Most of my spare time is spent with students, carrying out projects with respect to Agricultural Science. However, as the students place much interest and effort in their work, I am boosted to add extra effort in improvising teaching and learning materials. Much improvisation is needed because of a lack of teaching and learning resources in this region. Nevertheless, the CSEC examination results are always rewarding.
The school has benefited immensely from a gift of five computers by the President, Mr Bharrat Jagdeo. I have seized the opportunity to enhance my computer skills. Mr E Banks (former Region Eight IT Officer) did a commendable job in equipping residents of Paramakatoi with the knowledge and skills to become computer literate individuals; medical workers, students, teachers, and COM employees have benefited in some way or the other.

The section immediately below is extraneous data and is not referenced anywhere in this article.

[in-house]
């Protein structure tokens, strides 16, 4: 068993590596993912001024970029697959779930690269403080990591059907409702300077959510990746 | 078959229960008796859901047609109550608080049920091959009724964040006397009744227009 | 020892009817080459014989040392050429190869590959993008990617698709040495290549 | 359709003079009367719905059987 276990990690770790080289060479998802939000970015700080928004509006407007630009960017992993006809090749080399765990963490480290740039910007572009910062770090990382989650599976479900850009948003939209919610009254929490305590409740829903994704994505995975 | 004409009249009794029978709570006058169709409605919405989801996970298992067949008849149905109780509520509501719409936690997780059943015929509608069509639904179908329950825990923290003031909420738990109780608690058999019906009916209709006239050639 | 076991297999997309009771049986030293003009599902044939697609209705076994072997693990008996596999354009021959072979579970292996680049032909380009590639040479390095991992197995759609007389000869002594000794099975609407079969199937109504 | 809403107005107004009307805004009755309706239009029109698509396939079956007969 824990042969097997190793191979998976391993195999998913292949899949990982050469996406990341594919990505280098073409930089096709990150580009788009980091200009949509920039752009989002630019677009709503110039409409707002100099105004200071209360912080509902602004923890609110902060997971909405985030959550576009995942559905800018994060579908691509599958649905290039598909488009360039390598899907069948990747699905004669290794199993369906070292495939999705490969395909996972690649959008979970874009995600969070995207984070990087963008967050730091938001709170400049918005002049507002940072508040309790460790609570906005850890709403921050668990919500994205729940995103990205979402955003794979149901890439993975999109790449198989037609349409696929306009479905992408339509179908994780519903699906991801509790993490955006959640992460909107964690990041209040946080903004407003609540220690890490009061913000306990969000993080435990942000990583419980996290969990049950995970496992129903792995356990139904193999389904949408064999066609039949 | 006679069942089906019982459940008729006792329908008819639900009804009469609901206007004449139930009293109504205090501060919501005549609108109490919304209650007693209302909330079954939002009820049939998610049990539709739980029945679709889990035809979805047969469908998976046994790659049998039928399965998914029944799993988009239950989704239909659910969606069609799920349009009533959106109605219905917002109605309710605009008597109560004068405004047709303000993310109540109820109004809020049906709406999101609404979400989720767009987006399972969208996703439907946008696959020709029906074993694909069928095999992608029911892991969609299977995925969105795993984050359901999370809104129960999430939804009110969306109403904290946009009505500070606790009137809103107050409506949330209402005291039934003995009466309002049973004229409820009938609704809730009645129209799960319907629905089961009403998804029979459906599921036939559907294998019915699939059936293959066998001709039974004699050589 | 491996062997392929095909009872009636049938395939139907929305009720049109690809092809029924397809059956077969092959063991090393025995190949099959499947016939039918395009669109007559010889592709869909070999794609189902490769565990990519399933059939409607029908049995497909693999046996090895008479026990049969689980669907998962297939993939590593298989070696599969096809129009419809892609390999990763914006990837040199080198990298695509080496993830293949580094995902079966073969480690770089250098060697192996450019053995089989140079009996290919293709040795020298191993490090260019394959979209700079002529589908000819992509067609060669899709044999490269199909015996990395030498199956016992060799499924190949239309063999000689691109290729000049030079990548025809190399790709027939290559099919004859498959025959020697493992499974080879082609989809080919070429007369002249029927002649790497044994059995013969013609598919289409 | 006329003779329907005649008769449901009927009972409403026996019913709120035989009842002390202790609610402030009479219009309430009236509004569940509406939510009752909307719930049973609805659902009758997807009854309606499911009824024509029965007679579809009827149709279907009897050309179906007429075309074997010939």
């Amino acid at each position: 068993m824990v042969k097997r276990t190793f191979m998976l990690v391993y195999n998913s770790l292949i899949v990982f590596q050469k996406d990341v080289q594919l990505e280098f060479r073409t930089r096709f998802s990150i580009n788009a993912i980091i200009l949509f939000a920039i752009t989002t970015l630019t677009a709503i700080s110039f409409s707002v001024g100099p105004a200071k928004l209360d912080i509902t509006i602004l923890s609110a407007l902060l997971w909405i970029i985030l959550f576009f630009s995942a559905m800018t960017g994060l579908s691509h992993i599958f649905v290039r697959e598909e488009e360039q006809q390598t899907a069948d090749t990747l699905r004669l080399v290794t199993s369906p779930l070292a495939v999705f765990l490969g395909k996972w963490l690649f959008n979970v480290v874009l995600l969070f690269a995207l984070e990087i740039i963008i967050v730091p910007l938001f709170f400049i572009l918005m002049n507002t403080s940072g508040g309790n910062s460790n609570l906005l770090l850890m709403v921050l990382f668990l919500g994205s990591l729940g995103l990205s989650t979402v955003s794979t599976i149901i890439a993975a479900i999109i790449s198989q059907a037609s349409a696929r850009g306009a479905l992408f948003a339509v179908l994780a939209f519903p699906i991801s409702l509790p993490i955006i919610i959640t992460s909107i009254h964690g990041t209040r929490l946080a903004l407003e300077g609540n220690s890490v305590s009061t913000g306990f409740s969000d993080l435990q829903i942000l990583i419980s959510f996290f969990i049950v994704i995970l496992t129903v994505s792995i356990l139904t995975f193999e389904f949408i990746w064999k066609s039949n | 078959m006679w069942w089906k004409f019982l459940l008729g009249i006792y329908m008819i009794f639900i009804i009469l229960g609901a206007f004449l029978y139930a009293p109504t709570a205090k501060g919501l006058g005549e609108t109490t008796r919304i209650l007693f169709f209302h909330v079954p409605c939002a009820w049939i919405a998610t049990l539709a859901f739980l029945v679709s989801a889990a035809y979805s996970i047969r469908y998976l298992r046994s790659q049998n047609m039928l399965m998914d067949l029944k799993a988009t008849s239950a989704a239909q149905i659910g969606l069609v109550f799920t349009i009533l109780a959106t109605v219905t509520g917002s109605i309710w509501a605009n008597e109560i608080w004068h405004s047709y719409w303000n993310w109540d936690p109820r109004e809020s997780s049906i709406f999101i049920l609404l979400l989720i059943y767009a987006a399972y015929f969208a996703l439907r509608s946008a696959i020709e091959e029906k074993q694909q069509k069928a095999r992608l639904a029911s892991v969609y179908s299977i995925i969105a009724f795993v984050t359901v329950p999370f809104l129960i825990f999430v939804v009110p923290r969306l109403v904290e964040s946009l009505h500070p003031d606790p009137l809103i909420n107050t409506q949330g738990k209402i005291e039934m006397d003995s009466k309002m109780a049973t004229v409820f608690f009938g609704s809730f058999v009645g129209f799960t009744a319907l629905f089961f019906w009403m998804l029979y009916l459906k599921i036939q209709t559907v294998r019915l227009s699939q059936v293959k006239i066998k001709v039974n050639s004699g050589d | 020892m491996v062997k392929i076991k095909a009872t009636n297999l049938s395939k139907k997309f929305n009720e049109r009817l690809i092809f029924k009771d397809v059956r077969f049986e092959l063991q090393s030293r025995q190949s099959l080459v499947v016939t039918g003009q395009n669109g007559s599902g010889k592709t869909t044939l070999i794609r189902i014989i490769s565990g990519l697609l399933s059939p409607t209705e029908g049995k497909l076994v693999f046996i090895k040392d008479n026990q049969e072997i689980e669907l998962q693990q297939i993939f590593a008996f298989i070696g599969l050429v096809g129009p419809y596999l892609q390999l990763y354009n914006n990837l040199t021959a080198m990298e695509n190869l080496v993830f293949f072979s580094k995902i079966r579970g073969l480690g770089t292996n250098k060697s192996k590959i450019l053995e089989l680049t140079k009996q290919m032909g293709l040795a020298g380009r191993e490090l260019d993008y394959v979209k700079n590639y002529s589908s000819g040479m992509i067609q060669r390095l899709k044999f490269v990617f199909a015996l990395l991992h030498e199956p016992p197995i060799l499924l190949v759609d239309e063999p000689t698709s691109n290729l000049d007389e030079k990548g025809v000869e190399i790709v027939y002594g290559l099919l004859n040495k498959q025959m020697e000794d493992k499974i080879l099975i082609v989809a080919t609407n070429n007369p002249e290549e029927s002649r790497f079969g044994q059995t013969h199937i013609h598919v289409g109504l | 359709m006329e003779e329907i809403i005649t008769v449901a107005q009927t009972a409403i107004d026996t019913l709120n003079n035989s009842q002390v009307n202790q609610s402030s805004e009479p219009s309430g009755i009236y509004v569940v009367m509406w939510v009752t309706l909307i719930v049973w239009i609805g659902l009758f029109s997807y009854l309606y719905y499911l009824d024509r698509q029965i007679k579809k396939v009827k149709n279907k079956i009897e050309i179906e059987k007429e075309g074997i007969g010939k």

There is never a dull moment in this community, as I have two wonderful neighbours from the UK (Project Trust volunteer teachers) who are always ready to go for picnics down the mountain. I have benefited from their influence, and can probably execute the Scottish Ceilidh dance as well as many people in Scotland.
The influence of the Brazilian culture is quite evident here. Community entertainment is frequently dominated by the Brazilian ‘forró’ music.
There is much that coastal people can learn from the Patamunas.
There is their sense of discipline, their unique approach to problem-solving, and their sense of community, to name a few qualities. There is no police station in this community. That notwithstanding, the crime rate is close to zero
When it comes to the ways of the Patamunas, it is surprising how these people can solve problems by formal writing. I have witnessed various conflicts being solved by letter writing. It’s quite interesting to know that a place which most ‘Coastlanders’ would label as the ‘bush’ can portray such civilised behaviours.